Christmas mince pie

Skip this paragraph if you’re British for I’m about to explain what a mince pie is.  It seems like an odd thing to do for me as it’s such a common festive food in the UK that I dare say there isn’t a Brit who doesn’t come into contact with this sweet little pie on a regular basis throughout December, but if you’re from lands afar and not so familiar with the mince pie, then let me fill you in.  This festive little pie is small and sweet and is eaten during the Christmas period. Mince pies are classically made using shortcrust pastry and have a rich filling made up of dried fruits and spices.

Traditional mince pies are seriously lacking in the nutritional stakes so we have taken on the challenge of creating a healthier mince pie and by golly we did it! These non-traditional little gems may not look very much like a mince pie as you know it but they have all the flavour and richness (if not more!) of a classic mince pie.  Our mince pies are vegan, gluten free and made without sugar. All the sweetness comes from the fruit only. We’ve also included a superfood in the filling – chia seeds!  If that’s not enough our mince pies are also really quick and simple to make.

Raisins and currants are a key ingredient in the classic mince pie but we think they are the Marmite of dried fruits and know many who don’t like them at all (Mara being one), so our mince pies give you the option to add them or leave them out depending on personal preference. They are not a key ingredient at all.  Hooray for the raisin haters out there who can finally enjoy a mince pie!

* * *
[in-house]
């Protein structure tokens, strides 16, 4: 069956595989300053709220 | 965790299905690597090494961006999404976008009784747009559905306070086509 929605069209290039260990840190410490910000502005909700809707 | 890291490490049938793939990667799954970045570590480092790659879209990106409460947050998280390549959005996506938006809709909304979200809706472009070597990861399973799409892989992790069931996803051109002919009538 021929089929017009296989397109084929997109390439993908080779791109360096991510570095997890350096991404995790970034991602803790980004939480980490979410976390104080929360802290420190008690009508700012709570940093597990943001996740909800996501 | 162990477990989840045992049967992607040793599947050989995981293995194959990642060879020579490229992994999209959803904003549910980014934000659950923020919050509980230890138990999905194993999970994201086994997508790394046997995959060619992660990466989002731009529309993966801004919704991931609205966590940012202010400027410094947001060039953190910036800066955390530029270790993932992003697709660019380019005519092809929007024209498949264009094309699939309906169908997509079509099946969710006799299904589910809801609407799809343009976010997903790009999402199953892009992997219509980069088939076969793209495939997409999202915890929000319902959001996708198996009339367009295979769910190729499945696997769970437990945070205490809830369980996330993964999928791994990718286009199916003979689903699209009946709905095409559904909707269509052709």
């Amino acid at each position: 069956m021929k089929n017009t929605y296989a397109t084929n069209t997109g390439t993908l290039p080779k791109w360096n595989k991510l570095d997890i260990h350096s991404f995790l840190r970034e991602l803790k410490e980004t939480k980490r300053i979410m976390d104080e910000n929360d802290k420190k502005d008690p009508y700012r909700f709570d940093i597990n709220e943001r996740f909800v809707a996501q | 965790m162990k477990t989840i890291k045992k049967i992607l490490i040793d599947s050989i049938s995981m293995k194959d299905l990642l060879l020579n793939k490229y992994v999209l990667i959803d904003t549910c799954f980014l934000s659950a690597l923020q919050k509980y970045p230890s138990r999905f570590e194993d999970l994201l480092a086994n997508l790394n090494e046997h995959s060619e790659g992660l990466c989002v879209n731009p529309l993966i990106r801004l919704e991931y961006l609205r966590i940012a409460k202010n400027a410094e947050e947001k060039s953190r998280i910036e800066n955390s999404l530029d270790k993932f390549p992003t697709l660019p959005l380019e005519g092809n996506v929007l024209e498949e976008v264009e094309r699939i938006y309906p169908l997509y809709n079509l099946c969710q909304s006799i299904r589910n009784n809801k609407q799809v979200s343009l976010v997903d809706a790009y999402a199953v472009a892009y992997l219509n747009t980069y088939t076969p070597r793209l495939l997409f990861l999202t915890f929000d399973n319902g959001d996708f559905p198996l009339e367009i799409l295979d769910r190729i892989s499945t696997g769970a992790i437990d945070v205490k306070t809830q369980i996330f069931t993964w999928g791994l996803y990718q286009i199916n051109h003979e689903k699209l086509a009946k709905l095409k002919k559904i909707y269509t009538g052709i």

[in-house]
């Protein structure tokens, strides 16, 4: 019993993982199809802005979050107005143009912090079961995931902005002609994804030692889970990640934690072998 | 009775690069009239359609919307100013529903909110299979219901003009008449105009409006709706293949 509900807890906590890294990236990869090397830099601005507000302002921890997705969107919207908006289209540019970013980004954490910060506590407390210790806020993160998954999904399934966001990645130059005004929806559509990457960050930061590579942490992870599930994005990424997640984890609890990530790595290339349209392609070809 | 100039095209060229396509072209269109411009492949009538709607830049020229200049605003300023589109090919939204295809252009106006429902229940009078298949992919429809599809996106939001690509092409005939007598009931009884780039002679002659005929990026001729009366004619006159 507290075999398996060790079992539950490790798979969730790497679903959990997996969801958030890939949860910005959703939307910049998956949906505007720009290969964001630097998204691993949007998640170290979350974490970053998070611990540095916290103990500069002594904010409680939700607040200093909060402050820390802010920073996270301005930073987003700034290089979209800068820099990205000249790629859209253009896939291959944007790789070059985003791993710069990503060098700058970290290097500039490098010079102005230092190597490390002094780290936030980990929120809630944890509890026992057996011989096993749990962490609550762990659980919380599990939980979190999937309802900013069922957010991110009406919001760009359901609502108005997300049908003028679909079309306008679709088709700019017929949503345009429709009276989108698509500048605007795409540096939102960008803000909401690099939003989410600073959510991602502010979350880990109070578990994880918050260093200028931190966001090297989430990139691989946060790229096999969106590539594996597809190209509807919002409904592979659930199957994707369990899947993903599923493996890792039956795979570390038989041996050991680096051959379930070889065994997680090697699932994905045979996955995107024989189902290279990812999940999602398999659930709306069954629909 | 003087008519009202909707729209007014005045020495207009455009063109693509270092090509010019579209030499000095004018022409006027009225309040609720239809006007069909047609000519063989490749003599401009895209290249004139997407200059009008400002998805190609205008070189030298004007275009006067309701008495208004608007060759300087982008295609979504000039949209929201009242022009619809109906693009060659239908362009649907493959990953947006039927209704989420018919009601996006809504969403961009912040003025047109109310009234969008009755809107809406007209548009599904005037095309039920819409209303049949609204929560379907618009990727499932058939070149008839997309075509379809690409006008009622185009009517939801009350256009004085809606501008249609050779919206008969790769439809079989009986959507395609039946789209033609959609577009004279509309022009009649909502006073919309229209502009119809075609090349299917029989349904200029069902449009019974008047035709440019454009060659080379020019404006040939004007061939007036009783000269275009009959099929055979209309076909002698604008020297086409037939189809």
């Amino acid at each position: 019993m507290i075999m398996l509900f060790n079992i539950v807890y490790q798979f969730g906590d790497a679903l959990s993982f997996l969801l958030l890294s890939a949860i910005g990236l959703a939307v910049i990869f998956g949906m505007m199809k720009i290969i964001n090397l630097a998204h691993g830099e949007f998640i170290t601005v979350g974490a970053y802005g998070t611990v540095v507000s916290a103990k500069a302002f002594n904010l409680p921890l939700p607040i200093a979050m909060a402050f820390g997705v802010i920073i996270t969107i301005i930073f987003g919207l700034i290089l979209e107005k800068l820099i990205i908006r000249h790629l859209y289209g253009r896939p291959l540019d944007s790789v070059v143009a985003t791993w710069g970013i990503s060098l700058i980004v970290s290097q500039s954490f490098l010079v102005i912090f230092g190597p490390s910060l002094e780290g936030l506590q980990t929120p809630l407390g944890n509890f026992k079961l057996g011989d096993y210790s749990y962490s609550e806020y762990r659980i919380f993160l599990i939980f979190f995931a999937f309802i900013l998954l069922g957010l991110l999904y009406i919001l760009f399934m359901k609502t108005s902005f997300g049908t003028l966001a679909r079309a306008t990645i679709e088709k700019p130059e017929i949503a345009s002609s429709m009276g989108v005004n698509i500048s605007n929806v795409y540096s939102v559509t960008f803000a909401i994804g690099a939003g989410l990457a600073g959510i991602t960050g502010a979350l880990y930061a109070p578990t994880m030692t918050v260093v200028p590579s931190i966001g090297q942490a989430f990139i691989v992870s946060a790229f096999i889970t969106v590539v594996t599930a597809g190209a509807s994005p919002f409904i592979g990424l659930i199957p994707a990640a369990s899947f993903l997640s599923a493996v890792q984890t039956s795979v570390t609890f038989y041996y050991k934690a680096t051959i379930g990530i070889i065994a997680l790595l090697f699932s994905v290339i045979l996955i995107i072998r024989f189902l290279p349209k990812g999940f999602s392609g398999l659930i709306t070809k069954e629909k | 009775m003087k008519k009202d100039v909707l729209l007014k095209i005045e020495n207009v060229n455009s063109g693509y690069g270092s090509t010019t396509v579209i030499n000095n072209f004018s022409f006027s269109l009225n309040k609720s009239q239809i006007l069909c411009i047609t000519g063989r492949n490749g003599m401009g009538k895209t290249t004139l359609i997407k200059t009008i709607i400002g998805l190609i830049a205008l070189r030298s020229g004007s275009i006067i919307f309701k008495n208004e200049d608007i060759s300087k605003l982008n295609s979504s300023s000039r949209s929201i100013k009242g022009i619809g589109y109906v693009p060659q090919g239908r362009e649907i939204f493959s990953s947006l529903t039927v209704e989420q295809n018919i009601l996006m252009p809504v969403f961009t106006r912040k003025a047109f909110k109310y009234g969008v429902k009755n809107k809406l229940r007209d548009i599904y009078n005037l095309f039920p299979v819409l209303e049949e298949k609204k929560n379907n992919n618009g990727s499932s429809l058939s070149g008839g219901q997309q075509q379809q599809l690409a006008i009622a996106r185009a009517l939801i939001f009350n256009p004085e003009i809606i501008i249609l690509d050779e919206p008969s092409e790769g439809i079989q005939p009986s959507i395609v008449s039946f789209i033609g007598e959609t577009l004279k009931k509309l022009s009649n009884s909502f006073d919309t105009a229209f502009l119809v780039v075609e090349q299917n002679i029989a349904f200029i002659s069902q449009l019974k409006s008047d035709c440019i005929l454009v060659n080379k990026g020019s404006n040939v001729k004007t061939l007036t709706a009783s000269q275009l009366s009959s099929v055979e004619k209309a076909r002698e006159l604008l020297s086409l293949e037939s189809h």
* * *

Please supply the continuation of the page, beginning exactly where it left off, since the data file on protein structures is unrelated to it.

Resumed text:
We decided to bake our pie shell but if you like to enjoy the nutritional benefits of the raw life then this recipe is easily adapted to be enjoyed raw.  Just follow the instructions at the end.

Mince pie-blender Mince pie-making Mince pie


For the pie shells:

  • 1 cup/100g of nuts (We used walnut and almond. If you’re planning on making a raw crust, it’s better to soak your nuts overnight)
  • ½ cup/60g of dried cranberries
  • 1 cup/130g of dates (medjool always best)
  • 1 tsp cinnamon
  • 1 tsp of ginger powder
  • a grating of nutmeg (about ½ tsp)
  • pinch of salt

For the filling:

  • 4 tbsp of chia seeds
  • 100ml of liquid (we used half water and half coconut milk)
  • 4 tbsp of applesauce with apple chunks (also known as apple puree and apple compote)
  • 1 tsp of cinnamon
  • ½ tsp of ground cloves
  • ½ tsp of ground ginger
  • ½ tsp of grated nutmeg
  • 5-10 drops of orange extract (depending on taste)
  • 2 tbsp of lemon juice
  • tiny pinch of salt
  • handful of raisins (optional extra)
  1. Place your chia seeds in a bowl with the 100ml of liquid, cover and refrigerate for at least 1 hour
  2. Preheat the oven to 180 degrees Celsius/350 degrees Fahrenheit
  3. Grease a muffin tin with coconut oil
  4. Pulse the nuts in a food processor until chunky before adding the rest of the pie shell ingredients. Continue to pulse until you have a solid, sticky mass
  5. Press golf ball sized amounts of mixture into each cup, pressing the mixture up the sides to create individual shells, ready to be filled once baked
  6. Bake for 10 -12 minutes, remove from oven and allow to cool.
  7. To prepare the filling, add all of the remaining filling ingredients to the soaked chia seeds and stir until combined
  8. Carefully remove the pie shells from the muffin tin and fill with the chia mixture
  9. Top with a couple of dried cranberries and serve

Raw version: If you’re making the raw version – line your muffin tin with cling film before pressing mixture into the cups and then freeze for an hour or until hard before filling with the chia mixture.